IGCSE dropped from school rankings

PUBLISHED : Monday, 19 January, 2015, 6:55am
UPDATED : Monday, 19 January, 2015, 6:55am

The International General Certificate of Secondary Education (IGCSE) in English and maths will be eliminated from school league tables, and parents have inquired how this will affect their children undertaking IGCSE examinations.

Although some international and direct subsidy scheme schools in Hong Kong have switched to offering the International Baccalaureate Diploma (IBDP) over traditional A-Levels, many do offer IGCSE prior to the diploma.

"It remains the qualification of choice for thousands of international schools across the globe [because] it is less Anglo-centric than the traditional UK based GCSE, and it prepares students well for the International Baccalaureate," says Ian Clayton, headmaster of the international section of the French International School.

The IGCSE will remain "a powerful, portable and acceptable qualification for students [at international schools] in Hong Kong", he says.

IGCSEs and GCSEs count in the league tables that rank schools in the UK.

Schools are ranked by the percentage of pupils attaining at least five A* to C grades in a range of subjects that include key subjects of English, maths, two sciences, a language and either history or geography. If the IGCSEs offered by the school are eliminated in the ranking process, then the ranking of the schools will drop.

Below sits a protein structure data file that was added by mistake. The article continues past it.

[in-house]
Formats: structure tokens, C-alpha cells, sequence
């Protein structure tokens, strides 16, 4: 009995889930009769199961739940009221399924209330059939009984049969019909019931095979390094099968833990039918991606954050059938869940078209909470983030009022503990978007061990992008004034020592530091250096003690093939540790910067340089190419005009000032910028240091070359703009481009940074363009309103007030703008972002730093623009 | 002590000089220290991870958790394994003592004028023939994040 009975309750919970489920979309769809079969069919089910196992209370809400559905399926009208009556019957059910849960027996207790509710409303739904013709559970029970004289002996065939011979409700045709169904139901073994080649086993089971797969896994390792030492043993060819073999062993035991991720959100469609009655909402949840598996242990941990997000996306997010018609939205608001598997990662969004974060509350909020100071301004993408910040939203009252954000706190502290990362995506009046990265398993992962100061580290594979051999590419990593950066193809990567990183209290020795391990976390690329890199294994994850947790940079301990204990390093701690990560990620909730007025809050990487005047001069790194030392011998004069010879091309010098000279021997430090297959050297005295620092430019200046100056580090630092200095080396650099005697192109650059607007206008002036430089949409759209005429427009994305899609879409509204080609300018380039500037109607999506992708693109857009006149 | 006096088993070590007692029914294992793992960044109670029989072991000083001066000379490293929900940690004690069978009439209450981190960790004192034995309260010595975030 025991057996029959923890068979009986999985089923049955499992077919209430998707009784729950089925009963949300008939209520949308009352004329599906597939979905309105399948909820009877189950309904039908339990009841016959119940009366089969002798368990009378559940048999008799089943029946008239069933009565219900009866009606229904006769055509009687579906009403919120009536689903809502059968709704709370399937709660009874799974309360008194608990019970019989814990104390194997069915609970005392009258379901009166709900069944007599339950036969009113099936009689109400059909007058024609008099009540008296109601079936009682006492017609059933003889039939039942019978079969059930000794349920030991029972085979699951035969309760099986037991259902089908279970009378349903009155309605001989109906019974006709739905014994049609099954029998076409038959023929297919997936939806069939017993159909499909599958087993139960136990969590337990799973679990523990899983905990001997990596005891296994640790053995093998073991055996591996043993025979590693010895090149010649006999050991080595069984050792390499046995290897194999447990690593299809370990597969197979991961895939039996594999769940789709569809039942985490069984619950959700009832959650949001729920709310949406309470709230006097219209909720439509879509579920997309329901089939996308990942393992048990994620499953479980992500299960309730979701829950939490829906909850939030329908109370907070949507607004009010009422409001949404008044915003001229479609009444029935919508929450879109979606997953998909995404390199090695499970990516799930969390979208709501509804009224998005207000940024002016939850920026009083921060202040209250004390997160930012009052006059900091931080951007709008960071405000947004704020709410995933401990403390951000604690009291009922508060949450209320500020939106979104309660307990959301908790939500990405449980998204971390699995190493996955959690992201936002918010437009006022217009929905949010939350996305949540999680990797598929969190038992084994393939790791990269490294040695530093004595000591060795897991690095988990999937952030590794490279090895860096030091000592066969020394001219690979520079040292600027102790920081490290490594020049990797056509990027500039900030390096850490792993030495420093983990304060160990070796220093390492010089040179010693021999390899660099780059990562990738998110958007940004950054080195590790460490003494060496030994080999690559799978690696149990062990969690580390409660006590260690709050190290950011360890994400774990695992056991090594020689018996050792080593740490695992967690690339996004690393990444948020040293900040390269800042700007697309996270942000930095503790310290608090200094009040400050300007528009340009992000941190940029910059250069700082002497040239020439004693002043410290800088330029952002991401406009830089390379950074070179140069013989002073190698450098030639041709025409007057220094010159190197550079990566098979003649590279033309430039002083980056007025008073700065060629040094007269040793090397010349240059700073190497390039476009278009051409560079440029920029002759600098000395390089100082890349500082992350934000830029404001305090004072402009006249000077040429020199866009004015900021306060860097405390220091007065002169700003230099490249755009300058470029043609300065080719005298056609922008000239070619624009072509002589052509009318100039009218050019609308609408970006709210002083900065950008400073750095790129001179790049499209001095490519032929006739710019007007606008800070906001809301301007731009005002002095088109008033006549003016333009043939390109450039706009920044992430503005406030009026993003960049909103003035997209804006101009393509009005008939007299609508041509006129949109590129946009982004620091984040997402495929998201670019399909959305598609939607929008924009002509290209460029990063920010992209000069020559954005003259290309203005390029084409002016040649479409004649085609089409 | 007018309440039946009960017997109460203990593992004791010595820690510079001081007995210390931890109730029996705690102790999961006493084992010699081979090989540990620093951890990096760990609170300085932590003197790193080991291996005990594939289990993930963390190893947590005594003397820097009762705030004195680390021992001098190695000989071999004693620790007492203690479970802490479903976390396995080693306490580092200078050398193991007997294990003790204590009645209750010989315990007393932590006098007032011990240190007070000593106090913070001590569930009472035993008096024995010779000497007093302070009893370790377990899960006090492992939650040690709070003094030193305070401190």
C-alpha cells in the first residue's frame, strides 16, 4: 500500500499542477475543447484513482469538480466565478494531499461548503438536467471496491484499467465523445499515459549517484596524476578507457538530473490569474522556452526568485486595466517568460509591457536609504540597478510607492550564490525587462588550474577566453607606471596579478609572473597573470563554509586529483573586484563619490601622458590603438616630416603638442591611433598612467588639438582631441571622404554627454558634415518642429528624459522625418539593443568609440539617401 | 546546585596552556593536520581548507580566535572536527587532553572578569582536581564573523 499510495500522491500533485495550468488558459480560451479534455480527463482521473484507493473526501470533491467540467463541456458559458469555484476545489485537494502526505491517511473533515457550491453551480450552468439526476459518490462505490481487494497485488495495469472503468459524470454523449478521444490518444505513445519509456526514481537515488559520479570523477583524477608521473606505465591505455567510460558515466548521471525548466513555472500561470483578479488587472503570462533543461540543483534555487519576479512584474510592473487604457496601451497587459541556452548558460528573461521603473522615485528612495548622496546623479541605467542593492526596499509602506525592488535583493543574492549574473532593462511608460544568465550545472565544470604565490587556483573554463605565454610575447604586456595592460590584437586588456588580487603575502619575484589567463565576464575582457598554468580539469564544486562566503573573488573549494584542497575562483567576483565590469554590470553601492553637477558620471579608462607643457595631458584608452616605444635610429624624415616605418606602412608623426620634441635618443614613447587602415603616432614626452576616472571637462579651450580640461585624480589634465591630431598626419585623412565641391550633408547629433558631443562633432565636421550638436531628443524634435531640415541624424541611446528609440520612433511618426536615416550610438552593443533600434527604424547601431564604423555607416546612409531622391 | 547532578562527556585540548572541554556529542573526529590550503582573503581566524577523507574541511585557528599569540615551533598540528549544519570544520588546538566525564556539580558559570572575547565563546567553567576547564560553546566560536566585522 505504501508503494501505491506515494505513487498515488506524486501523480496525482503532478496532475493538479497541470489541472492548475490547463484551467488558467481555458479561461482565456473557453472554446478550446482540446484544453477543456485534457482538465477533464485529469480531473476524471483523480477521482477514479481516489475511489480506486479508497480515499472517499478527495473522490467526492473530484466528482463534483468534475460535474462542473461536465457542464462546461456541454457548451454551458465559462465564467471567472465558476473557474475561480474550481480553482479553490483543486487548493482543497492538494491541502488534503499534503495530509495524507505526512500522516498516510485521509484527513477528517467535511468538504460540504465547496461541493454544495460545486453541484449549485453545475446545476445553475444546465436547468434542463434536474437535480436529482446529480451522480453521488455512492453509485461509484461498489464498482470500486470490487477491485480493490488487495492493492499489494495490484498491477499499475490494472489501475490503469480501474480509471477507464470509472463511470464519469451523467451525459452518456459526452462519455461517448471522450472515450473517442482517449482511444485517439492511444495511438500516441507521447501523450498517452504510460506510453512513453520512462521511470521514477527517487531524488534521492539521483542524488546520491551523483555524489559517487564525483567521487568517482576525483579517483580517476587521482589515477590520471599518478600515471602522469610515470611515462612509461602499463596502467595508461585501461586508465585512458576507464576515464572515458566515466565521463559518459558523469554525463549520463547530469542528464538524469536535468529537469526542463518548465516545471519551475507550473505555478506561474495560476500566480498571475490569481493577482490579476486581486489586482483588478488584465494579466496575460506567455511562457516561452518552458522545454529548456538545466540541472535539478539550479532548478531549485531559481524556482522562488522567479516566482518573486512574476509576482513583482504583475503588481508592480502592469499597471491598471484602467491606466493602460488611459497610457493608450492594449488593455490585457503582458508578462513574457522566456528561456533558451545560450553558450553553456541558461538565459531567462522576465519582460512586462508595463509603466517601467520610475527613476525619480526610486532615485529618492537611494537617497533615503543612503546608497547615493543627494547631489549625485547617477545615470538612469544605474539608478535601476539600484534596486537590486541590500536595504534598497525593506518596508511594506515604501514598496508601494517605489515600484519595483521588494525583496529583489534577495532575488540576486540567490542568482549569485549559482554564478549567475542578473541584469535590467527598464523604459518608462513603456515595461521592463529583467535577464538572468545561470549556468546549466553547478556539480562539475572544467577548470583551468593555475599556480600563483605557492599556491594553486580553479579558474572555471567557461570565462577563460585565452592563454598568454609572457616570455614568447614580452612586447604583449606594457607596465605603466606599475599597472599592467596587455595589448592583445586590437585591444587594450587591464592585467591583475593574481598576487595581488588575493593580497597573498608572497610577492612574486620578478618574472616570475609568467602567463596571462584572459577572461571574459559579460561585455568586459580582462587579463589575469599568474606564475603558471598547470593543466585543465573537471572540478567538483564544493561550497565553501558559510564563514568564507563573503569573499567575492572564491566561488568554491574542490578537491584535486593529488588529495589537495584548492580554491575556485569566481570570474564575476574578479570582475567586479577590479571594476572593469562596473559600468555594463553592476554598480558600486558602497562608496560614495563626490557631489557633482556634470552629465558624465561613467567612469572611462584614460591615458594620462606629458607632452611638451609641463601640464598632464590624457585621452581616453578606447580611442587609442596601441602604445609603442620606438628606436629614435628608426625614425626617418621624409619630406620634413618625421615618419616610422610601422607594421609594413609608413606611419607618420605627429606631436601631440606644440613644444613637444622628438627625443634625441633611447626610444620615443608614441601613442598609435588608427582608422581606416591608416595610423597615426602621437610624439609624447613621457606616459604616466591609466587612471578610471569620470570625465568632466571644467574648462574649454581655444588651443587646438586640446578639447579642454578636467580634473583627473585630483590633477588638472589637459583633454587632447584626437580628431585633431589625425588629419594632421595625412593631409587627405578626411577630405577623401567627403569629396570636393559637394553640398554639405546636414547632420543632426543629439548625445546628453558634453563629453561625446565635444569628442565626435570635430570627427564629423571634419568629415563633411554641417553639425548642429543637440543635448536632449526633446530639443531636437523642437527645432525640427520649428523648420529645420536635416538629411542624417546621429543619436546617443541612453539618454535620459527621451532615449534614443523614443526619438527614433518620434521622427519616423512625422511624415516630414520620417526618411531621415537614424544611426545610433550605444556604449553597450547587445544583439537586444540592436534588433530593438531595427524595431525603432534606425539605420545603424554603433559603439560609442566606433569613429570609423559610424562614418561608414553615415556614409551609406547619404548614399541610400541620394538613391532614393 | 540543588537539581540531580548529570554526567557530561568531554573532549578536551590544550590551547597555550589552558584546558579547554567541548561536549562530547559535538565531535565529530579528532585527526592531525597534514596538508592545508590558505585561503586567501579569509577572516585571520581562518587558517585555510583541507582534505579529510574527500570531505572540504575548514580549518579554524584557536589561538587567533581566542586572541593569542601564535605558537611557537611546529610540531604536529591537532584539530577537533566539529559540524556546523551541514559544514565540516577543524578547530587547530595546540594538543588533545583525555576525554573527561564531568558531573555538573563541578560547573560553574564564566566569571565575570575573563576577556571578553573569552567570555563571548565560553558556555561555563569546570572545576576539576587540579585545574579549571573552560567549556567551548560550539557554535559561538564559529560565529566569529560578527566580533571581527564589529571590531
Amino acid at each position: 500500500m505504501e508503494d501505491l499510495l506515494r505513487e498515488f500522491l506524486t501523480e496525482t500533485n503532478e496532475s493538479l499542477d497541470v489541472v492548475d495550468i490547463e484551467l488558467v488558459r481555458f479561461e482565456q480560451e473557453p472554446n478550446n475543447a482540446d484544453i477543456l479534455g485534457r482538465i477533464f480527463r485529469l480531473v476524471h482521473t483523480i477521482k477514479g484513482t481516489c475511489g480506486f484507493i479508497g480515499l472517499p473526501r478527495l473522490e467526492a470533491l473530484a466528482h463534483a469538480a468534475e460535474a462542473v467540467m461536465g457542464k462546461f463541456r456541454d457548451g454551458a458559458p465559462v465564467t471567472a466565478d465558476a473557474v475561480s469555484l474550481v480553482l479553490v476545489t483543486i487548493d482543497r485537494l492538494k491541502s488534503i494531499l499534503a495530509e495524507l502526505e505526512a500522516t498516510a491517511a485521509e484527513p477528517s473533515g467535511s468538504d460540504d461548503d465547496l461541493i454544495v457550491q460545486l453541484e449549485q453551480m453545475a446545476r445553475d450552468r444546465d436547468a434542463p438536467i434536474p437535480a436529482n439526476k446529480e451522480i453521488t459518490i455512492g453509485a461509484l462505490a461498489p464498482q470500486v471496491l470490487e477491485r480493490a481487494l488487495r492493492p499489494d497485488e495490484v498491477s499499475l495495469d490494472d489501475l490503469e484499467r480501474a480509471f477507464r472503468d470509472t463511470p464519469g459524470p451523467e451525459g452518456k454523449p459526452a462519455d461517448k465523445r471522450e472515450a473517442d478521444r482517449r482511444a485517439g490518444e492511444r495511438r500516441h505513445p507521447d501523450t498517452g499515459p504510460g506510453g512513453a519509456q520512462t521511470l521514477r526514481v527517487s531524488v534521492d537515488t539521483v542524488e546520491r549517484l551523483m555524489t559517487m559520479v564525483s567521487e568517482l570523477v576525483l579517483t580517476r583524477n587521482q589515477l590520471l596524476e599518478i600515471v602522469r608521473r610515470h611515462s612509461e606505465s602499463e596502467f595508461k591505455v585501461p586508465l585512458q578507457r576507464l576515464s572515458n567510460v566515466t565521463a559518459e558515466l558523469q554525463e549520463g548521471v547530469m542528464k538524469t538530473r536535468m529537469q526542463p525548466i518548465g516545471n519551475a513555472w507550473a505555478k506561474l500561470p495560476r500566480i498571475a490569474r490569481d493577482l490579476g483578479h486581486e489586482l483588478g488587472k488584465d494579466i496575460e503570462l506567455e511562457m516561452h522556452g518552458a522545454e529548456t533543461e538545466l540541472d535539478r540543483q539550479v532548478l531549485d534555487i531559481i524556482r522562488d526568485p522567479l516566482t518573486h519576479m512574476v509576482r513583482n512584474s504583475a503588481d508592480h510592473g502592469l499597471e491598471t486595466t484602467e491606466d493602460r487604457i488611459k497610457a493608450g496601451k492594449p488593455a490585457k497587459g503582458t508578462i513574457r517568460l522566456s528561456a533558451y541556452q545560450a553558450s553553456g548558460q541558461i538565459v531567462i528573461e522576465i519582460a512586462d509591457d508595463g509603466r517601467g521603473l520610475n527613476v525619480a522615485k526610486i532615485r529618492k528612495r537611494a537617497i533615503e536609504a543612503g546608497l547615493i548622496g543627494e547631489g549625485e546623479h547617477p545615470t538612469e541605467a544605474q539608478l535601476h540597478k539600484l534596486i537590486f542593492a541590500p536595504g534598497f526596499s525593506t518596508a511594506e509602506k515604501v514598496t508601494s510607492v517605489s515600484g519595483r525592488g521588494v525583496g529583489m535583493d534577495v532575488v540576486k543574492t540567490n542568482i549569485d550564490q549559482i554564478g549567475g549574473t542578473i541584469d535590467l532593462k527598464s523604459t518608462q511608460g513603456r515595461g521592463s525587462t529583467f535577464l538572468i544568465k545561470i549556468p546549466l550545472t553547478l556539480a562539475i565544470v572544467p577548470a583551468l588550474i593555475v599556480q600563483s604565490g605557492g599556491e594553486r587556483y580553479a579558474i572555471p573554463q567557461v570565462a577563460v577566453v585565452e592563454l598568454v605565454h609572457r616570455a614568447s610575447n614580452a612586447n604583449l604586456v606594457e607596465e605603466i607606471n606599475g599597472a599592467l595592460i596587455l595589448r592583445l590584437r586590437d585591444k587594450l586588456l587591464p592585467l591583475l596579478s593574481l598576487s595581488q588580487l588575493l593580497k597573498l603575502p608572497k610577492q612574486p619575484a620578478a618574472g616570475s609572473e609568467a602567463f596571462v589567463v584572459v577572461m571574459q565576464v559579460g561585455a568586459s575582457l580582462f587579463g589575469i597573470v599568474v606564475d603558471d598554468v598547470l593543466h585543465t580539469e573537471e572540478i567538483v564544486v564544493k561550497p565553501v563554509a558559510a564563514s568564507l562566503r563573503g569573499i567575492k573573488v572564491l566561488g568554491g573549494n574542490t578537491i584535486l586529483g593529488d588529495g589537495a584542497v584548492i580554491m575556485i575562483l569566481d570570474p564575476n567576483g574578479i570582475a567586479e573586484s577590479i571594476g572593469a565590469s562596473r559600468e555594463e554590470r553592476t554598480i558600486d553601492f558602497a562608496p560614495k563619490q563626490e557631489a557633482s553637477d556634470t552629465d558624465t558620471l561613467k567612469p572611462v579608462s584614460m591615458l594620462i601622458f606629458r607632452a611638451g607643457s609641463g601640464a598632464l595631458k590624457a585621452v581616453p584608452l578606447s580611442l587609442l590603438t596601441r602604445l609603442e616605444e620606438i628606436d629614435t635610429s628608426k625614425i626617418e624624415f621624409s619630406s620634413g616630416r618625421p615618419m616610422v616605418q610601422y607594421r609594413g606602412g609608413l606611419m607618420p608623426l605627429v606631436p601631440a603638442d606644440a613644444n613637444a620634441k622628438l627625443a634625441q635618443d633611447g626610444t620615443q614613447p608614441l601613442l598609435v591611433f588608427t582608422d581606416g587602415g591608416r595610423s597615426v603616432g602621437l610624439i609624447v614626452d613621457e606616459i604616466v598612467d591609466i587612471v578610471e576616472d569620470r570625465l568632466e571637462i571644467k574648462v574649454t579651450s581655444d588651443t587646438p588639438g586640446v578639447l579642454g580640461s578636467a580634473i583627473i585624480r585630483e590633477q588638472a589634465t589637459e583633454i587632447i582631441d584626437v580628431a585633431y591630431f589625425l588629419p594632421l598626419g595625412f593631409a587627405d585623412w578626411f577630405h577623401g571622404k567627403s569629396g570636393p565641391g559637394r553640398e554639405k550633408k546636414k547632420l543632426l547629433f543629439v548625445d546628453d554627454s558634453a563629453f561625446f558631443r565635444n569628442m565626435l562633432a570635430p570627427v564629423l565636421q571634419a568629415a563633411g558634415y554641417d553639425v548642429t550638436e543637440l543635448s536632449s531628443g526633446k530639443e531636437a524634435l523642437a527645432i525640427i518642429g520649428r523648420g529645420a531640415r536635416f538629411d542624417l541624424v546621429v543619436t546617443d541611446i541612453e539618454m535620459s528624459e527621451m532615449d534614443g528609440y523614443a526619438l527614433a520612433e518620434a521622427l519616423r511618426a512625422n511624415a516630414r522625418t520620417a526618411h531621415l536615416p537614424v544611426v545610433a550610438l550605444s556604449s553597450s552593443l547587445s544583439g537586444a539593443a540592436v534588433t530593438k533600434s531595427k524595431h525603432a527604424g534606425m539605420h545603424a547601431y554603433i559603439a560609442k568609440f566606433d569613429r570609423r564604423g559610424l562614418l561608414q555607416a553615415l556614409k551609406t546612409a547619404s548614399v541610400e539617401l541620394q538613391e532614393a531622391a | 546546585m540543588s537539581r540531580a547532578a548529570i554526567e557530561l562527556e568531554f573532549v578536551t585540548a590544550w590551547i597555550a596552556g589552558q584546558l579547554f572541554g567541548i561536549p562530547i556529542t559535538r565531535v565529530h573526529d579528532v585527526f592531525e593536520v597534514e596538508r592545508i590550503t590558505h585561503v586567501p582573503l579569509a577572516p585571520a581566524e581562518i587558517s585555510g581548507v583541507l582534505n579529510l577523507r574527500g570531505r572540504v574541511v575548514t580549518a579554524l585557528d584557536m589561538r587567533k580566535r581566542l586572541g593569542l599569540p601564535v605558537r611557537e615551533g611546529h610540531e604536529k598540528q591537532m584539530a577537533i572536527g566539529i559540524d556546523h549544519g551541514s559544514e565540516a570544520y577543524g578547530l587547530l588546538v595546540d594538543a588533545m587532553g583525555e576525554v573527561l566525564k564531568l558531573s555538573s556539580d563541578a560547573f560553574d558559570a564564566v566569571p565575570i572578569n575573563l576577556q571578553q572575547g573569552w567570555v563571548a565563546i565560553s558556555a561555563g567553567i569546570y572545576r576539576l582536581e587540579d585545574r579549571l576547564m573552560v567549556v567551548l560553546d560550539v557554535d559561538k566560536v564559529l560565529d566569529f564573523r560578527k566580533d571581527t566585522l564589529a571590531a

In a move to revamp the local examination system from 2017, only the new reformed GCSEs in maths and English, which feature little to no coursework and whose assessment are comprised primarily of exams students undertake at the end of the course, will be counted. The new syllabus will be introduced in schools in September.

New GCSEs in other subjects, such as science, history and geography are due to be introduced in 2016.

Consequently, thousands of schools that currently offer key qualifications in English and maths could find themselves falling significantly in the school rankings, if they don't change to the new syllabus in these subjects.

Parents considering sending their children to boarding schools should look at other criteria like overall student performance in exams, university acceptance rates, and the level of attainment in the new spelling and grammar tests.

Anjali Hazari teaches IB and IGCSE biology at the French International School in Hong Kong